Students, too, have long had occupational advancement in mind when going to college. Even in the early 19th century, when one of higher education’s primary objectives was to prepare students for ministerial training, most knew that the ministry did not promise significant financial gain. Still, ministers enjoyed relatively high social status, permitting students of limited means to escape their potential future as landless hired hands, city laborers, or clerks. College was a vehicle for financial stability and social betterment.
In short, students have always used college to get ahead. Yet, my research also confirmed something that I first learned through personal experience. Although my mother was right, her understanding of higher education was incomplete. In addition to providing opportunities for enhancing career prospects, colleges and universities have historically encouraged students to expand their aspirations in the direction of serving the public good.
Not all institutions did so, of course, and not all students responded. Nevertheless, the archival record is replete with examples of students expressing concerns — some apprehensively, some confidently, but almost always intentionally — that they pursue self-improvement to become useful citizens.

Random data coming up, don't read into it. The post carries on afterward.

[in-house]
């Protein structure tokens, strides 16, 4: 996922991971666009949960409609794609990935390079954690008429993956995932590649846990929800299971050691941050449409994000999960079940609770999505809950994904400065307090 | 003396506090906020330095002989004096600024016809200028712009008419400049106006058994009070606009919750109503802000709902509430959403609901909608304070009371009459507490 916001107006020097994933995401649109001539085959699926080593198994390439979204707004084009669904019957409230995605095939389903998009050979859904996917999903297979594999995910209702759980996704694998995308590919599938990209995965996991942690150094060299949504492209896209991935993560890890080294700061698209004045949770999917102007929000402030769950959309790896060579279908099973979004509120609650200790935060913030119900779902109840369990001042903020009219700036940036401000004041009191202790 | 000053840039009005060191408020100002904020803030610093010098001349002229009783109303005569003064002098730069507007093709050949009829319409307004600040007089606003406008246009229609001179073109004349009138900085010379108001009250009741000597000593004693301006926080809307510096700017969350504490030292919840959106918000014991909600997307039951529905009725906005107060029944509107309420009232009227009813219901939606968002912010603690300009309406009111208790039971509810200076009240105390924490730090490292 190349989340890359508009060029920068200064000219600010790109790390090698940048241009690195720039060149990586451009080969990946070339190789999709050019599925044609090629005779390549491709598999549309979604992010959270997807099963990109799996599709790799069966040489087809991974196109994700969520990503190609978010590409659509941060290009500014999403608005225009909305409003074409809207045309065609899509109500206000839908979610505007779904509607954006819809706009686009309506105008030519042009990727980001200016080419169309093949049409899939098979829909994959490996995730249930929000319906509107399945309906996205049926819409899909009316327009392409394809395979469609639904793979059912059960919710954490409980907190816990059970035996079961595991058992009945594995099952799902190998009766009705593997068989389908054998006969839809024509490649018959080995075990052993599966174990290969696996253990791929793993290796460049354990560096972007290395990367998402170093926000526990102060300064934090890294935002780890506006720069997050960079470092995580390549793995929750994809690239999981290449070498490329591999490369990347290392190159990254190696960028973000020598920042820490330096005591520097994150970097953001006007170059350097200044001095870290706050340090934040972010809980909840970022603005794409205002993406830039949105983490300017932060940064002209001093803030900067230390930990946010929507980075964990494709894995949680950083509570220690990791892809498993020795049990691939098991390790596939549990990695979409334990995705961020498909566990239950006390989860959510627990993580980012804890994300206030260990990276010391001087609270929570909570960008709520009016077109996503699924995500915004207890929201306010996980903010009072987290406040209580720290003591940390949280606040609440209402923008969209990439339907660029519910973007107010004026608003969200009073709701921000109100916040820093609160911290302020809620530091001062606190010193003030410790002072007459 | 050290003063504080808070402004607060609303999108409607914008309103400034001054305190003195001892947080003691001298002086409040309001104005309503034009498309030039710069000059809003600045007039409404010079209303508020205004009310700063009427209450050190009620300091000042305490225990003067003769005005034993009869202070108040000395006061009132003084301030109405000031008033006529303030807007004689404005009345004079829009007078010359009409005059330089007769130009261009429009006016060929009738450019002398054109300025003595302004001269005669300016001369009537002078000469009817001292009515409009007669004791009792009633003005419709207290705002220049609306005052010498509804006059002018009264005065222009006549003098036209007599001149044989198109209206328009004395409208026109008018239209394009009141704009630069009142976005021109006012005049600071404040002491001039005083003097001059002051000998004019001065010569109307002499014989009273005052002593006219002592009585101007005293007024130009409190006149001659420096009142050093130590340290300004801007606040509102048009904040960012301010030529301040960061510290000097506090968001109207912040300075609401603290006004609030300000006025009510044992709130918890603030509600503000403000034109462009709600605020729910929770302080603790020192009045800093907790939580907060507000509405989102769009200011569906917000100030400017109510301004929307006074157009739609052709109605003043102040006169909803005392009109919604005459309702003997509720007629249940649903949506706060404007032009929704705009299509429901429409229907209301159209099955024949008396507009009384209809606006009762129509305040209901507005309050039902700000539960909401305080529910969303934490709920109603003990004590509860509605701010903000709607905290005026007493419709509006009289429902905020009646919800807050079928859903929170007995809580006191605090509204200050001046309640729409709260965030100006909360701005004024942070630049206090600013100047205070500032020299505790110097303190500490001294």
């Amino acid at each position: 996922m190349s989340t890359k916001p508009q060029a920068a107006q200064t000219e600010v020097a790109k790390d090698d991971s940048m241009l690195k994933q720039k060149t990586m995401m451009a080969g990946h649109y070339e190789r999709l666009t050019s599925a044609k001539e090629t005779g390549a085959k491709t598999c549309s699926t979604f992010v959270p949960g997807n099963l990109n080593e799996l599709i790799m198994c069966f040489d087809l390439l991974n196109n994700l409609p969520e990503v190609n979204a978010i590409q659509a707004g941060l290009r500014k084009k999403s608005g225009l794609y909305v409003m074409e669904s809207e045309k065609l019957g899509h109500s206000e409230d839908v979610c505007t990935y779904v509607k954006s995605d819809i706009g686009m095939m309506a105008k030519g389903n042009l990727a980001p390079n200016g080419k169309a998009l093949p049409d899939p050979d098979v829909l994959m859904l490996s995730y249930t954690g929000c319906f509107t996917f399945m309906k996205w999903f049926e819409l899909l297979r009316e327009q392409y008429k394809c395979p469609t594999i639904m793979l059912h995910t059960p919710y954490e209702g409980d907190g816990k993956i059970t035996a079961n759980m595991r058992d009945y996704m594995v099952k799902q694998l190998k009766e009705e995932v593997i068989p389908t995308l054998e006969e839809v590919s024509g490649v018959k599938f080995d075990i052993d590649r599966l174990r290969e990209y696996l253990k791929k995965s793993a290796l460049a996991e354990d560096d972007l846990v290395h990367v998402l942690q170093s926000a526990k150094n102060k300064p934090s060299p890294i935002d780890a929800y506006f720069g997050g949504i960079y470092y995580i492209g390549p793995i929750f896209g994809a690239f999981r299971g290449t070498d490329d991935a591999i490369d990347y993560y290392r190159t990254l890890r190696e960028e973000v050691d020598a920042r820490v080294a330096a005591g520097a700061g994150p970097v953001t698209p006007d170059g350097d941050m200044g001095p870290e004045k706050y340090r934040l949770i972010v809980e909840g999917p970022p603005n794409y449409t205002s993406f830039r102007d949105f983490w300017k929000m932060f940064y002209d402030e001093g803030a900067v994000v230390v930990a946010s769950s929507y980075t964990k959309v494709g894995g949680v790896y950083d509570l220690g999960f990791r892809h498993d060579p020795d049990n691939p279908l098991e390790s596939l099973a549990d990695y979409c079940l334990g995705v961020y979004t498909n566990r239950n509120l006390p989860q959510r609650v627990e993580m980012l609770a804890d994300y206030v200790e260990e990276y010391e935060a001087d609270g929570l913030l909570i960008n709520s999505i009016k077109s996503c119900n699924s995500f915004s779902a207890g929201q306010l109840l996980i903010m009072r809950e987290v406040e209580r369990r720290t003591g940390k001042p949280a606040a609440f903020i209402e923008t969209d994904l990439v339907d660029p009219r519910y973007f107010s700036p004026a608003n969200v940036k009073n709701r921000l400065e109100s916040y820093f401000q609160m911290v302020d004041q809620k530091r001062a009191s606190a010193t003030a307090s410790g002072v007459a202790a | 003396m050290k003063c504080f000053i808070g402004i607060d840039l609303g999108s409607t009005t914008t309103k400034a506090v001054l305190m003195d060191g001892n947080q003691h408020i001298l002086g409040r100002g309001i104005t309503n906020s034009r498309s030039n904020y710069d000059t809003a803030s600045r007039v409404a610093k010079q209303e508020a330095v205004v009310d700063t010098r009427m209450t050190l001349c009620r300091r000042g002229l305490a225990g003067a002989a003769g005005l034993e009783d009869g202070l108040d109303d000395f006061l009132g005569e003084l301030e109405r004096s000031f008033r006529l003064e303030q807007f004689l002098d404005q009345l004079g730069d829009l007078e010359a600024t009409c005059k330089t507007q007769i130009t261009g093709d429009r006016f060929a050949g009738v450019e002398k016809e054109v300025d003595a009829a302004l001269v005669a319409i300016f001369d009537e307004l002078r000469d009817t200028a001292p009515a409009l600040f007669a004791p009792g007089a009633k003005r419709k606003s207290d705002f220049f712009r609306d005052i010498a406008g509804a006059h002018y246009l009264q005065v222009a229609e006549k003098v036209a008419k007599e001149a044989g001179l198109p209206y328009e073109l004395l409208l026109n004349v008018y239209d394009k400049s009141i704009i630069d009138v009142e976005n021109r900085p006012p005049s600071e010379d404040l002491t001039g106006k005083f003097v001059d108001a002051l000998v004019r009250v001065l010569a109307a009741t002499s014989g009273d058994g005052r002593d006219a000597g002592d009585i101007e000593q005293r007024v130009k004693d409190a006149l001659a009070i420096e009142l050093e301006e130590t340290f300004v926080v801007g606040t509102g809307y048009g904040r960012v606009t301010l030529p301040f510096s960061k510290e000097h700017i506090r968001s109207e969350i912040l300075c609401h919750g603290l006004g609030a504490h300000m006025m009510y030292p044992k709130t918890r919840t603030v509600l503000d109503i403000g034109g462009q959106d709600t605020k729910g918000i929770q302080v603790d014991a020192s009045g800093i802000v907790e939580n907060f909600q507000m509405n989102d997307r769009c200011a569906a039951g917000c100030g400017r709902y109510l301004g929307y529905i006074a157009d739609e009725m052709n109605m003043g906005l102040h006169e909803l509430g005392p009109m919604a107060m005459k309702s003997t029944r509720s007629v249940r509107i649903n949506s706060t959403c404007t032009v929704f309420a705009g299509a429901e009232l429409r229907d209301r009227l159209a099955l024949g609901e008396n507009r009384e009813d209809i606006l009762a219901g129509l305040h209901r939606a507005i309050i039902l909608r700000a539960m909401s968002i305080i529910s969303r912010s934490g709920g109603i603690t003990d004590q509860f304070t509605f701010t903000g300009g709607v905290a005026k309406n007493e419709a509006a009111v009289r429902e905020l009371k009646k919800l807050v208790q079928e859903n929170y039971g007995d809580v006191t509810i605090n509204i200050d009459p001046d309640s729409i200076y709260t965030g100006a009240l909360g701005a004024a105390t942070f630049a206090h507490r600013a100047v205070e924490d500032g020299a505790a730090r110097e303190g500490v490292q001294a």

Now that my son has completed his junior year of high school, I find myself agonizing over his future and what occupational advantages college will provide. I’ve become my parents as well as all of the other parents questioning the uses and value of college. Still, when my mother calls and conversation turns to her grandson, I am able to take some solace in the past.
"Does he know what he wants to do?" she inevitably asks. "No," I say, and tell her that in addition to not knowing what he wants to do, he isn’t sure what he wants to study. I explain that he’ll figure both out once he arrives at college and learns more about the choices available to him. I also remind her that colleges like the one where I work are fine with students being uncertain about their plans.
Then, I take a further step and describe how I hope he’ll choose a college that encourages him to think seriously about more than his future occupation. I tell her that I hope he’ll be admitted to one that expands his understanding of the world as well as his personal ambitions, one that equips him to live well while fostering an awareness of his responsibility to others.
The first time I spoke words like those to my mother over the phone, I was pretty sure I could sense her forehead crinkle. This was not the language that we use in my family to discuss, well, anything, never mind an increasingly costly higher education. Instead, I was startled by her response. "That would be good," she said. "I wish I had had that."
Charles Dorn is a professor of education and associate dean for academic affairs at Bowdoin College. His most recent book is For the Common Good: A New History of Higher Education in America (Cornell University Press, 2017).